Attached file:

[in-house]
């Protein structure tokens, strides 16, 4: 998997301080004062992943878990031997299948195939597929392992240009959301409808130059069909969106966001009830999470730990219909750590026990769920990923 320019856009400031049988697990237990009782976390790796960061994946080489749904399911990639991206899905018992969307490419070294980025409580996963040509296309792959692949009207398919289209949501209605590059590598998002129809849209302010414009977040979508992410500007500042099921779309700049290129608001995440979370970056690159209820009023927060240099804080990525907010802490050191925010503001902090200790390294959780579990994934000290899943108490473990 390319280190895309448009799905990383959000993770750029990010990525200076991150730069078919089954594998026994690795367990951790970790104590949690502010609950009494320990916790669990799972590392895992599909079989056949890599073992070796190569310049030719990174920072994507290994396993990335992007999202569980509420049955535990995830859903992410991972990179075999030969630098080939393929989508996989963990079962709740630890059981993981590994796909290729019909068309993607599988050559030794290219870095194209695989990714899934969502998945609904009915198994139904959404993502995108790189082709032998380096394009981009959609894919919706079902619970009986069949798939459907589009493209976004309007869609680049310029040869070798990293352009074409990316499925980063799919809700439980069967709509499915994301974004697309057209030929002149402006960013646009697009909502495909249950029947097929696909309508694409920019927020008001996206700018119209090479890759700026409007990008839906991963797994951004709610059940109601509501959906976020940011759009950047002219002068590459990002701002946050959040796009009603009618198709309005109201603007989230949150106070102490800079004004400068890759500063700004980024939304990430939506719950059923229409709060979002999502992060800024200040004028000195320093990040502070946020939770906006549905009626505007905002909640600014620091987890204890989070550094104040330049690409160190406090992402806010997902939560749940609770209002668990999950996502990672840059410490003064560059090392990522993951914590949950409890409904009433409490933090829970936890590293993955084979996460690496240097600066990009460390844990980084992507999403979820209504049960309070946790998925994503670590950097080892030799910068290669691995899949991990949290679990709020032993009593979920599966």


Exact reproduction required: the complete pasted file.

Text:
[in-house]
């Protein structure tokens, strides 16, 4: 998997301080004062992943878990031997299948195939597929392992240009959301409808130059069909969106966001009830999470730990219909750590026990769920990923 320019856009400031049988697990237990009782976390790796960061994946080489749904399911990639991206899905018992969307490419070294980025409580996963040509296309792959692949009207398919289209949501209605590059590598998002129809849209302010414009977040979508992410500007500042099921779309700049290129608001995440979370970056690159209820009023927060240099804080990525907010802490050191925010503001902090200790390294959780579990994934000290899943108490473990 390319280190895309448009799905990383959000993770750029990010990525200076991150730069078919089954594998026994690795367990951790970790104590949690502010609950009494320990916790669990799972590392895992599909079989056949890599073992070796190569310049030719990174920072994507290994396993990335992007999202569980509420049955535990995830859903992410991972990179075999030969630098080939393929989508996989963990079962709740630890059981993981590994796909290729019909068309993607599988050559030794290219870095194209695989990714899934969502998945609904009915198994139904959404993502995108790189082709032998380096394009981009959609894919919706079902619970009986069949798939459907589009493209976004309007869609680049310029040869070798990293352009074409990316499925980063799919809700439980069967709509499915994301974004697309057209030929002149402006960013646009697009909502495909249950029947097929696909309508694409920019927020008001996206700018119209090479890759700026409007990008839906991963797994951004709610059940109601509501959906976020940011759009950047002219002068590459990002701002946050959040796009009603009618198709309005109201603007989230949150106070102490800079004004400068890759500063700004980024939304990430939506719950059923229409709060979002999502992060800024200040004028000195320093990040502070946020939770906006549905009626505007905002909640600014620091987890204890989070550094104040330049690409160190406090992402806010997902939560749940609770209002668990999950996502990672840059410490003064560059090392990522993951914590949950409890409904009433409490933090829970936890590293993955084979996460690496240097600066990009460390844990980084992507999403979820209504049960309070946790998925994503670590950097080892030799910068290669691995899949991990949290679990709020032993009593979920599966």